Magic's Jonathan Isaac Talks Injury Rehab, Standing for National Anthem, More

Jenna CiccotelliCorrespondent IOctober 26, 2020

Orlando Magic's Jonathan Isaac (1) stands as others kneel before the start of an NBA basketball game between the Brooklyn Nets and the Orlando Magic Friday, July 31, 2020, in Lake Buena Vista, Fla. (AP Photo/Ashley Landis, Pool)
Ashley Landis/Associated Press

Orlando Magic forward Jonathan Isaac has no regrets—none about returning from his knee injury to play in the NBA bubble and tearing his ACL and meniscus cartilage, nor about standing for the national anthem as protests for social justice spread around the league.

Isaac, who suffered a posterolateral corner injury in his left knee on New Year's Day, returned for the Magic inside the bubble, playing in their last scrimmage and their seeding game, before he went down again with an injury to the same knee in his second game back. In an interview with The Athletic's Josh Robbins, the 23-year-old said he doesn't think he returned too quickly, having spent more than six months rehabbing his first knee injury before returning to play: 

"In retrospect, no, I don't think I came back too soon. I really was ready to go. I didn't have any doubts about where I was in terms of moving or playing. I mean, you can watch from the clips of when I was playing—I was fine. I was in great shape outside of just my wind getting back. But I was in great shape. I think I was jumping my highest that I've done so far in my career. So I have no regrets about coming back or the timing that I did. I trusted the staff, and we came to a decision: 'I'm ready to play.' It was my decision at the end of the day, and I went with it. And I'm glad I did."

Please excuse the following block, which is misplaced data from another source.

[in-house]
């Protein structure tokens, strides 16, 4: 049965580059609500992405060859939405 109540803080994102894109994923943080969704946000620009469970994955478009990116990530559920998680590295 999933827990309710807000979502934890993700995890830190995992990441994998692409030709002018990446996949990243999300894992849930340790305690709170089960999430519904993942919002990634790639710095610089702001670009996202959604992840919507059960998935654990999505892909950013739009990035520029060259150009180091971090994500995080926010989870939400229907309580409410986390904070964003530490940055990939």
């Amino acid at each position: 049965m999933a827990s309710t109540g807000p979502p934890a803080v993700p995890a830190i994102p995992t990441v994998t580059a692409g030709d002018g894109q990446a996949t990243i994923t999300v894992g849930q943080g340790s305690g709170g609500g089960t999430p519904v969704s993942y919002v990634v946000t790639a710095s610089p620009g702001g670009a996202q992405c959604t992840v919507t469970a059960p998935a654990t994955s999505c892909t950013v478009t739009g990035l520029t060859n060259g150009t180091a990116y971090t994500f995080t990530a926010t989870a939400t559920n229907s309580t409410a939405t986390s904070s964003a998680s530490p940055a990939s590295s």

As the league joined in on the social justice movement that was growing nationwide, with players choosing to boycott games, wear jerseys with social justice messages and kneel for the national anthem, Isaac's decision to stand for the anthem was judged as a protest against the movement, according to Robbins. But the former sixth-round pick said his decision was rooted in his religion:

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"And I went about [the protest] in my own way. I know firsthand what it is to submit yourself to God because I've done it myself. I know what it is for hearts to be changed because I see it every day. I minister to people and I see people’s lives turned around, from drug dealers to business owners, from crackheads to people who change their lives around. I've seen it firsthand. And so I know the power of God. I know God's heart in terms of wanting us to be in a relationship with Him. So I'm saying, 'I respect your answer, but I'm giving my own. I'm going to give another answer to the situation and to the problem, and I believe that this answer is the correct one, and you can respect it or you can say it's the right one or not. But I'm free to say it.'" 

Even though he will miss the entirety of the upcoming season to heal his knee, Isaac told Robbins that while his opinion on playing this season would have changed if he had known how it would play out, his bubble experience was full of "opportunity" that he wouldn't have had otherwise, both on and off of the court: 

"Hindsight is 20-20. If you tell me now do I think I should have played knowing that an ACL (injury would happen), I would maybe have a different opinion. But it wouldn't be an automatic one. With being in the bubble, I got the opportunity to stand for my faith. I got the opportunity to speak. I got the opportunity to be around my teammates again. And I wouldn’t give that stuff back."